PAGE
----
Funny that I thought George's signature was the solution! Reminds me of a real-life "who's on first?" mix-up which I was involved in recently. I had asked for the password of a protected site which I have the right to visit, and was told that the password is secret. I replied: "I understand that the password is secret, but what is it? You guessed, they had neglected to put quotes around "secret," so I thought they were telling me that the password is secret, but they actually meant to tell me that the password is, "secret."

I appreciate the friendly ambiance on this site. No one would even think of implying that I am stupid for not realizing that the equation is George's signature on mathisfun. It seems that people who are interested in the discussions are welcome no matter what their level of understanding.

]]>A college professor asks for two volunteers. Mary and John come forward.

The professor hands each of them an envelope. He tells them that there is money in each envelope. He explains that one envelope has twice as much money in it as the other, and that he will give the students the option of either keeping their envelope, or trading it for the other envelope.

Mary looks in her envelope and sees that there is a $10 bill. She thinks to herself: "If I trade it for John's envelope, there is a 50/50 chance that I will end up with $5 and a 50/50 chance that I will end up with $20. That means that I will either lose $5 or else I will gain $10." She reasons that this is the same as getting two to one odds on a 50/50 bet. In fact, if she were to get this opportunity 100 times, she would expect to lose 50 times and to win 50 times, thus ending up with a large, net gain. So she agrees to exchange envelopes.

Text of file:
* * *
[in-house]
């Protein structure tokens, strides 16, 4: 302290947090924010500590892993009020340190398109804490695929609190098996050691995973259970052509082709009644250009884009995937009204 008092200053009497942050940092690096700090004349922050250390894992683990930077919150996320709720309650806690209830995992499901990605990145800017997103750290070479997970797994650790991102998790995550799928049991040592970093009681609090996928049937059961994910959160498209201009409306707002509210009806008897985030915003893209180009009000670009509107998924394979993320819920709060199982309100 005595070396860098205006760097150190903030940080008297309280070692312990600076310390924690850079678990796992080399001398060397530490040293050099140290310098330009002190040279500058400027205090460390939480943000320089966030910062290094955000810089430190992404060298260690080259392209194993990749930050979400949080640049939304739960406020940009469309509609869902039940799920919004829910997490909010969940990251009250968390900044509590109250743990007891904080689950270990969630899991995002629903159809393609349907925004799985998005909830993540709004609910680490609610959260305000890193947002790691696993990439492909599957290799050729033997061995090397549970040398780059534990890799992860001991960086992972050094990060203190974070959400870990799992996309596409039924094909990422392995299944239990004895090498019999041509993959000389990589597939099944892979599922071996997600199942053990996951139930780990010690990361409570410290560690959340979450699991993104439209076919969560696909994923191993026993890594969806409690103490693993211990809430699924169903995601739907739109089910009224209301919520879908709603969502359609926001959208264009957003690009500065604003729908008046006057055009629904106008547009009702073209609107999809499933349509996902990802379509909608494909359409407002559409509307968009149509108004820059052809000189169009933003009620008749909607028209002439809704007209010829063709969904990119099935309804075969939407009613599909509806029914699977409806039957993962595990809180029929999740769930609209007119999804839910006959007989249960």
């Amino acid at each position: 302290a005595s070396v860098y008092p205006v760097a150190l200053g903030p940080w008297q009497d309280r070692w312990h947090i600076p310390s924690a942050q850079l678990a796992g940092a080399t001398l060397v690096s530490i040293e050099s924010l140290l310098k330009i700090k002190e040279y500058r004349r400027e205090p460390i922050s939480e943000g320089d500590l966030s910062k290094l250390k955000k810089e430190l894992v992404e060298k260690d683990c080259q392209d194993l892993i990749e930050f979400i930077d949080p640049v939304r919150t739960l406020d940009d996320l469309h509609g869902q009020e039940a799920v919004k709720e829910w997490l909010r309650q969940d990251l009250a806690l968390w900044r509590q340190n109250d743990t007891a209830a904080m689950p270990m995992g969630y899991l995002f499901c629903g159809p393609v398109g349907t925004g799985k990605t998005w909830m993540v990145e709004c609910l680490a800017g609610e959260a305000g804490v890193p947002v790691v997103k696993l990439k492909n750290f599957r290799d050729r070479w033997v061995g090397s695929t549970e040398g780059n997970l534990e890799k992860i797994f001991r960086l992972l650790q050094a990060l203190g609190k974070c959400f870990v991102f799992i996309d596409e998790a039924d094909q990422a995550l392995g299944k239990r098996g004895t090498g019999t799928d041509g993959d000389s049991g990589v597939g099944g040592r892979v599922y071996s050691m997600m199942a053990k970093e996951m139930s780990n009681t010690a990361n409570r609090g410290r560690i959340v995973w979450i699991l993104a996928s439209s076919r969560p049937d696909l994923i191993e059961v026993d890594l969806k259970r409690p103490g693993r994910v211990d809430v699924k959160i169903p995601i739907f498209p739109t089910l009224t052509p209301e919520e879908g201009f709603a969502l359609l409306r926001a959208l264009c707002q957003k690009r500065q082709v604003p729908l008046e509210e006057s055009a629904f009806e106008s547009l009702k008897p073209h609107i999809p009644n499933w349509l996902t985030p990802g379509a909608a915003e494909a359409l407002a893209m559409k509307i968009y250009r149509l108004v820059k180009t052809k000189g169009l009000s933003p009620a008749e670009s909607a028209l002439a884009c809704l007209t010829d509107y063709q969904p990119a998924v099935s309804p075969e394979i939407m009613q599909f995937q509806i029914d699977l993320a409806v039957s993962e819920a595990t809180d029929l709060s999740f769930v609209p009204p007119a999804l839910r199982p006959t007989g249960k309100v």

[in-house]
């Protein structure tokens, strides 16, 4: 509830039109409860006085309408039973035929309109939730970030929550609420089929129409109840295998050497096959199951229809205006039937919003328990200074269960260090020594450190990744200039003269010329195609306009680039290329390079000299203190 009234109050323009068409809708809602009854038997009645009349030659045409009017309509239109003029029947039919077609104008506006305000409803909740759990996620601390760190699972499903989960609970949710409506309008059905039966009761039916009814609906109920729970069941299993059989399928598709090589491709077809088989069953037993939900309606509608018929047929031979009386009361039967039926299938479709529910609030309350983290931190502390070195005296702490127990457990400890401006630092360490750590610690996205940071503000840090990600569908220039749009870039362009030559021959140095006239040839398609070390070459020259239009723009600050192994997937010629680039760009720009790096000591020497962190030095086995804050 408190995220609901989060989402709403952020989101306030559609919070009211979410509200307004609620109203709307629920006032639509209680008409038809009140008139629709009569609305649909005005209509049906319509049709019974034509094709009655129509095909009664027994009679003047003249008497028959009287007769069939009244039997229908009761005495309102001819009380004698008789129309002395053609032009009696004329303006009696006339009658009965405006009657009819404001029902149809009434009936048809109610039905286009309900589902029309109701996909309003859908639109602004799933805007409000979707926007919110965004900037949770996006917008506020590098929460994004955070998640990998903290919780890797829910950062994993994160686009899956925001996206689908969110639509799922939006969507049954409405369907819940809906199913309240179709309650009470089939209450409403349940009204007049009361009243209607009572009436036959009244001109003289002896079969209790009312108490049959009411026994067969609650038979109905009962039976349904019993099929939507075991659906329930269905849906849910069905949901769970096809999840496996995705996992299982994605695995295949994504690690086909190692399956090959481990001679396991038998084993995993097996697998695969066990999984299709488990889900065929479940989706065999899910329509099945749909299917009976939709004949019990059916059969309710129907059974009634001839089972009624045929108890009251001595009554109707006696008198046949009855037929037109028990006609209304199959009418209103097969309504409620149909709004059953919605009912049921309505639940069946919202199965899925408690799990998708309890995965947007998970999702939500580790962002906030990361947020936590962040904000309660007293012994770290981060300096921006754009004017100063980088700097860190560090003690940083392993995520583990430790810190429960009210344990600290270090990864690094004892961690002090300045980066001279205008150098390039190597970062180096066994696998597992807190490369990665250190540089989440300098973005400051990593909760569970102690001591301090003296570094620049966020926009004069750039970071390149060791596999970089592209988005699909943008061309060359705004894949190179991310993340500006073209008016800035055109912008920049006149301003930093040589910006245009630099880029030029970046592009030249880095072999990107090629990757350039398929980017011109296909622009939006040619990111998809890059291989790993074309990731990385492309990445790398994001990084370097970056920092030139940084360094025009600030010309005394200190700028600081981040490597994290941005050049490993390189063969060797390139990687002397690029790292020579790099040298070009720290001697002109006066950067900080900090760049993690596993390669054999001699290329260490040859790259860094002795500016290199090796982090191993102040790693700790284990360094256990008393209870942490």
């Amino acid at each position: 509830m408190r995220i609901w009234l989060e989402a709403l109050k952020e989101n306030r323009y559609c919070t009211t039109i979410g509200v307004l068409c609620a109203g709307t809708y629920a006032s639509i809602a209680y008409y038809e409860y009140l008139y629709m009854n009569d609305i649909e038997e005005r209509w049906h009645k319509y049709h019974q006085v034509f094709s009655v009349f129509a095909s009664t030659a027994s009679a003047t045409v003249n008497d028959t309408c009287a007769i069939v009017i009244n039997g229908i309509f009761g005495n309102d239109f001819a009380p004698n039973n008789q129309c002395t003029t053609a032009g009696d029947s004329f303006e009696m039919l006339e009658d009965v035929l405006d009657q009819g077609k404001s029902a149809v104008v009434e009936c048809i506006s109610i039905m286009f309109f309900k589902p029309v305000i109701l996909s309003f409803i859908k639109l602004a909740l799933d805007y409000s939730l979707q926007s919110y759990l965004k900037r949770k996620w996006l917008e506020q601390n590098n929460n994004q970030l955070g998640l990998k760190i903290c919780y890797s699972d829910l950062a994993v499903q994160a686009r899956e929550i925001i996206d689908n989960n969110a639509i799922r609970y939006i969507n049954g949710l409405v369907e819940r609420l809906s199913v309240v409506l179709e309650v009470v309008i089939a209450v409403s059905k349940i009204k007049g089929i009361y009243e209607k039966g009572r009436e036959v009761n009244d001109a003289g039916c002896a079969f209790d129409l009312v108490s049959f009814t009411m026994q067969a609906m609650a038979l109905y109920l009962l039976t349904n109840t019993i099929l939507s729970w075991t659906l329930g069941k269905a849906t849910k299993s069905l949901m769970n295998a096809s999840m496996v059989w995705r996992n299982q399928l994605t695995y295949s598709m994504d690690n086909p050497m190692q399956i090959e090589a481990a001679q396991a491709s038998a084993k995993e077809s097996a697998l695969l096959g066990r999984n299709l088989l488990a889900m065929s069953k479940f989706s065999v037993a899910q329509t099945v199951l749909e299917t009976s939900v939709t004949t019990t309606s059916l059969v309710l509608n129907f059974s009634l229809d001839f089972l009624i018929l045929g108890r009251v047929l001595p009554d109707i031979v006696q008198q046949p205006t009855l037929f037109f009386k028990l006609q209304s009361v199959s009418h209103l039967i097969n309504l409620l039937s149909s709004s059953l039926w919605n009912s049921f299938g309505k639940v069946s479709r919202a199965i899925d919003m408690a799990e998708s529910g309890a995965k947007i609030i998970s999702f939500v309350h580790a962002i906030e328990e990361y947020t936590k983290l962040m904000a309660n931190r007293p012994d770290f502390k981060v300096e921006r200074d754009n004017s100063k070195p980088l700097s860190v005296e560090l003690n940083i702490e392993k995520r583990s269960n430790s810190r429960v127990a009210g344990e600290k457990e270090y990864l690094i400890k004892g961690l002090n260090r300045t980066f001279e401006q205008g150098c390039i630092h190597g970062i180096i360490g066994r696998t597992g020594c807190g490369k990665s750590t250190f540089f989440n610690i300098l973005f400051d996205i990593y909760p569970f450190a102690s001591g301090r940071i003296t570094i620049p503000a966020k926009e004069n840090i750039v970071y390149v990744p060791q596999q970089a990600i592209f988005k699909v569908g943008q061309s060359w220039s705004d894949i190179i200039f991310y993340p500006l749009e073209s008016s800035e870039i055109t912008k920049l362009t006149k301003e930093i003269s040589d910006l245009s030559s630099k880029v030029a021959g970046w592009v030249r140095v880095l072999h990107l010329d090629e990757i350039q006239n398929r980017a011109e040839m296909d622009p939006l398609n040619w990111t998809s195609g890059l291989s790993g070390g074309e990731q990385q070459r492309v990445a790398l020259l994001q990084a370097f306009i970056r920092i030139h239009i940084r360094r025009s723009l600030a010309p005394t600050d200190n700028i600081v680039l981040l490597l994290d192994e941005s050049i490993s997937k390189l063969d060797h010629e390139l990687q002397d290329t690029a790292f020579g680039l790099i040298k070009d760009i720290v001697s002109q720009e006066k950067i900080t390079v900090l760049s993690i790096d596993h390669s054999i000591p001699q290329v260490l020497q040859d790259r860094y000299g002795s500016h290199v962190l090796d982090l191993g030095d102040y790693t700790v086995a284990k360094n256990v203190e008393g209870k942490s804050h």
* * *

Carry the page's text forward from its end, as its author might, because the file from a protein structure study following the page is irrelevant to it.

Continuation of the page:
At the same time, John goes through the same thought process, and he also agrees to exchange envelopes.

So the question is: How can they both be right?

Let X = total money in each envelope.

There are two possible cases. Mary will receive (1/3)X and John receives (2/3)X

*or*

Mary receives (2/3)X and John receives (1/3)X

If Mary receives (2/3)X by trading she can expect to gain (2/3)X or lose (1/3)X.

If she receives (1/3)X, by trading she can expect to gain(1/3)X or lose (1/6)X.

The reality is that the potential gain and loss is always (1/3)X of a total X.

Every time Mary loses, she has overestimated the total amount in the envelopes and the potential winnings by a factor of two. Every time she wins, she has overestimated her potential loss by a factor of two.

A better way for Mary to examine the probability would be to assume that since any given time, her envelope contains either ((1/2)+(1/6))X or ((1/2)-(1/6))X, on average her envelope will contain (1/2)X, and by trading or not each participant risks (1/6)X at even odds, such that the "pot" on any given transaction equals (1/3)X. Her risk analysis is not skewed by looking at the problem in this manner.

The potential winnings for either player in any round are a function of the total amount X, and not the amount in either individual envelope.

]]>Sorry I haven't got an answer yet.

]]>I promise that I have a logical mind, and I can follow a reasoned explanation, so if George Y would be willing to take the time to explain the answer, it would not be lost on me. Any chance George would be willing to walk us through it, or at least say what each of those symbols refer to?

]]>The professor hands each of them an envelope. He tells them that there is money in each envelope. He explains that one envelope has twice as much money in it as the other, and that he will give the students the option of either keeping their envelope, or trading it for the other envelope.

Mary looks in her envelope and sees that there is a $10 bill. She thinks to herself: "If I trade it for John's envelope, there is a 50/50 chance that I will end up with $5 and a 50/50 chance that I will end up with $20. That means that I will either lose $5 or else I will gain $10." She reasons that this is the same as getting two to one odds on a 50/50 bet. In fact, if she were to get this opportunity 100 times, she would expect to lose 50 times and to win 50 times, thus ending up with a large, net gain. So she agrees to exchange envelopes.

At the same time, John goes through the same thought process, and he also agrees to exchange envelopes.

So the question is: How can they both be right?

]]>